U student Kourtnee Baukol and alum Erica Jensen.
American Indian Cultural House helps U students succeed in college
By Bob San
January 8, 2008
Thanks to the American Indian Cultural House (AICH), University of Minnesota students such as Julia Littlewolf and Kourtnee Baukol are blossoming as scholars and individuals.
The AICH, which recently held a reception to celebrate its fifth year, is a University effort to help American Indian students adjust to campus life. AICH is a living and learning community on the University's Twin Cities campus open to all incoming freshmen who are either American Indians or students interested in the American Indian culture. AICH creates a sense of community for these students, helping them adapt to college and increasing retention rates among American Indians. "The Cultural House helped me build connections right away," says Littlewolf, who along with Baukol are members of the first Cultural House class that entered the U in 2003. "We took classes together, had meetings, and hung around each other. Just to be able to share with other students with similar background was encouraging and [program director] Jillian Rowan was a great support. The best thing is that being a part of the Cultural House was like having your own family. It was a good stepping stone to the campus for first-year students." With the support of AICH students and staff, Littlewolf successfully made the transition from a small reservation to a major university campus. She is a member of the White Earth Reservation, and in addition to being a senior who will graduate this spring with a double major in communications and American Indian studies, she is also serving as a board member on the U's American Indian Student Cultural Center and a peer mentor for the Multicultural Center for Academic Excellence.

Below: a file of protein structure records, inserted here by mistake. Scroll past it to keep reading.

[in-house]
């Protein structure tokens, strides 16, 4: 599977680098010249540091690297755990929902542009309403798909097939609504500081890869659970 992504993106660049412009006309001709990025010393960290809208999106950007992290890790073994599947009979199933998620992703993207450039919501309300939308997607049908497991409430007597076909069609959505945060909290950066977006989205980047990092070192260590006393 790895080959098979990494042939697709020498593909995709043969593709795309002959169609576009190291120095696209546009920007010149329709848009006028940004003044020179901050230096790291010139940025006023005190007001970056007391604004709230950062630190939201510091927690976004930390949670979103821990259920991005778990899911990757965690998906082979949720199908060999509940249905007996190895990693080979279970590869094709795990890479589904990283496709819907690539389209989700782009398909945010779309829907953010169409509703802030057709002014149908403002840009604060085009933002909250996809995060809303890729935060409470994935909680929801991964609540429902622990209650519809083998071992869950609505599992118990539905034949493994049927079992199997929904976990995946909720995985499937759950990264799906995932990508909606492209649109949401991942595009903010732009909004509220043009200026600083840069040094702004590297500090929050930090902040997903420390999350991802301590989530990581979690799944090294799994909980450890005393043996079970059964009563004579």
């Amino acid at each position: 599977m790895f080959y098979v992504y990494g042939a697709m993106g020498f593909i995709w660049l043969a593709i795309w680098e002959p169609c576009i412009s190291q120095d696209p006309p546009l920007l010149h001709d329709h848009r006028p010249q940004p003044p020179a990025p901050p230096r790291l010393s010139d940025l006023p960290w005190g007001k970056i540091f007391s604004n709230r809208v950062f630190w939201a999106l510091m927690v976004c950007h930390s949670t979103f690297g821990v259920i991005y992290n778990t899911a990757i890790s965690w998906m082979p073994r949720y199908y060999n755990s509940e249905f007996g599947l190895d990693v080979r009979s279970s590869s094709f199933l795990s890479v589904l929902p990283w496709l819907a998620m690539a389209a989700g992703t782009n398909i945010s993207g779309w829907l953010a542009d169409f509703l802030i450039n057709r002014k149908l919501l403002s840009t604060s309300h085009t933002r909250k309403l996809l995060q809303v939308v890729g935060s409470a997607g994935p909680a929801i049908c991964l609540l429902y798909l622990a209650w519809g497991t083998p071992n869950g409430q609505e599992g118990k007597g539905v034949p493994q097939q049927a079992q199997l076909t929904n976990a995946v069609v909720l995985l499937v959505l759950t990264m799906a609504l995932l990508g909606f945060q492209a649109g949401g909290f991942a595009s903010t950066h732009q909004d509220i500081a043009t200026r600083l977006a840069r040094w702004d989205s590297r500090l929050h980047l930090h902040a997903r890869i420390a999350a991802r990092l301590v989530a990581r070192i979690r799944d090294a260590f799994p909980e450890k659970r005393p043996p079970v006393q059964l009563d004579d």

"When I was [on] the reservation, school was always difficult for me," adds Littlewolf. "I became a better student in high school but I never expected to be going to college so soon. But in May I am going to have a bachelor's degree. I can't even imagine how I would have done without the Cultural House."
Baukol, a resident of Rochester and a member of the Turtle Mountain band of Chippewa (a Native American tribe of Ojibwa and Metis peoples) in Belcourt, South Dakota, says she has received plenty of assistance from Rowan in areas such as scholarship letters and applying for financial aid. "As a freshman, it is often hard to transition into life on your own," Baukol says. "The Cultural House gave me an informal education about how to survive and how to incorporate Native traditional ways. The house gave me a home, a community in which I belonged. That is what the house was intended to provide--a place that would make the transition easier."
U student Julia Littlewolf
Like Littlewolf, Baukol will also graduate this spring, with a degree in family social science. "I know that a large part of the reason I am graduating is because of my experience within the Cultural House," she says.
For more information about the American Indian Cultural House, call Jillian Rowan at 612-626-0733.
Further reading For the love of all things American Indian